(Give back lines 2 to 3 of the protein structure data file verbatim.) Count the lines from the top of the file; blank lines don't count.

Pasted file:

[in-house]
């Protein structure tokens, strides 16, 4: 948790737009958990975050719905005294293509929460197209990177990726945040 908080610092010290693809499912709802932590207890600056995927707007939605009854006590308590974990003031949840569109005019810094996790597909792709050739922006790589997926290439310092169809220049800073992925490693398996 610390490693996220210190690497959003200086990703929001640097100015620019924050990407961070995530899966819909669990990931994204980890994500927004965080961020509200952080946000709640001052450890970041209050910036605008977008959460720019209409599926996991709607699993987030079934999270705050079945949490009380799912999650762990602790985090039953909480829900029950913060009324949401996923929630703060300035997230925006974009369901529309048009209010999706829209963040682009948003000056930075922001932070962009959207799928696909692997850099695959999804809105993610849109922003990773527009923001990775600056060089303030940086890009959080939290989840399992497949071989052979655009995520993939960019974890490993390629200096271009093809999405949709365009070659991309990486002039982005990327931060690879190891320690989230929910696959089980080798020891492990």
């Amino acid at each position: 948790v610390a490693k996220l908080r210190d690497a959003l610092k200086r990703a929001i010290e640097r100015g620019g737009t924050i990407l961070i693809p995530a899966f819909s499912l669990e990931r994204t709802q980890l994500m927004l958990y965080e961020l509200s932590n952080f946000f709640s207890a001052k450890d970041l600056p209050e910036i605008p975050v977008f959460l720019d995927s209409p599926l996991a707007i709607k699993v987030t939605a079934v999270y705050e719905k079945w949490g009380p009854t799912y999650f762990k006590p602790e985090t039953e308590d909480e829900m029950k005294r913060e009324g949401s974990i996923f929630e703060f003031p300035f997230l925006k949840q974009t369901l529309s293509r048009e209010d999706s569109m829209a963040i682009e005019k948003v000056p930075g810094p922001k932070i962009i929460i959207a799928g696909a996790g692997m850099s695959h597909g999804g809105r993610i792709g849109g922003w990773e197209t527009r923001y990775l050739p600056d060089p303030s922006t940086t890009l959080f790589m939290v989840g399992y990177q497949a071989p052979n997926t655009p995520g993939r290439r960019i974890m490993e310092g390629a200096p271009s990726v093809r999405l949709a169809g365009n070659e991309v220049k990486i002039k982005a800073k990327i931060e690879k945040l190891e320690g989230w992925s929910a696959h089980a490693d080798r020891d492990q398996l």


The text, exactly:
């Protein structure tokens, strides 16, 4: 948790737009958990975050719905005294293509929460197209990177990726945040 908080610092010290693809499912709802932590207890600056995927707007939605009854006590308590974990003031949840569109005019810094996790597909792709050739922006790589997926290439310092169809220049800073992925490693398996 610390490693996220210190690497959003200086990703929001640097100015620019924050990407961070995530899966819909669990990931994204980890994500927004965080961020509200952080946000709640001052450890970041209050910036605008977008959460720019209409599926996991709607699993987030079934999270705050079945949490009380799912999650762990602790985090039953909480829900029950913060009324949401996923929630703060300035997230925006974009369901529309048009209010999706829209963040682009948003000056930075922001932070962009959207799928696909692997850099695959999804809105993610849109922003990773527009923001990775600056060089303030940086890009959080939290989840399992497949071989052979655009995520993939960019974890490993390629200096271009093809999405949709365009070659991309990486002039982005990327931060690879190891320690989230929910696959089980080798020891492990």
């Amino acid at each position: 948790v610390a490693k996220l908080r210190d690497a959003l610092k200086r990703a929001i010290e640097r100015g620019g737009t924050i990407l961070i693809p995530a899966f819909s499912l669990e990931r994204t709802q980890l994500m927004l958990y965080e961020l509200s932590n952080f946000f709640s207890a001052k450890d970041l600056p209050e910036i605008p975050v977008f959460l720019d995927s209409p599926l996991a707007i709607k699993v987030t939605a079934v999270y705050e719905k079945w949490g009380p009854t799912y999650f762990k006590p602790e985090t039953e308590d909480e829900m029950k005294r913060e009324g949401s974990i996923f929630e703060f003031p300035f997230l925006k949840q974009t369901l529309s293509r048009e209010d999706s569109m829209a963040i682009e005019k948003v000056p930075g810094p922001k932070i962009i929460i959207a799928g696909a996790g692997m850099s695959h597909g999804g809105r993610i792709g849109g922003w990773e197209t527009r923001y990775l050739p600056d060089p303030s922006t940086t890009l959080f790589m939290v989840g399992y990177q497949a071989p052979n997926t655009p995520g993939r290439r960019i974890m490993e310092g390629a200096p271009s990726v093809r999405l949709a169809g365009n070659e991309v220049k990486i002039k982005a800073k990327i931060e690879k945040l190891e320690g989230w992925s929910a696959h089980a490693d080798r020891d492990q398996l």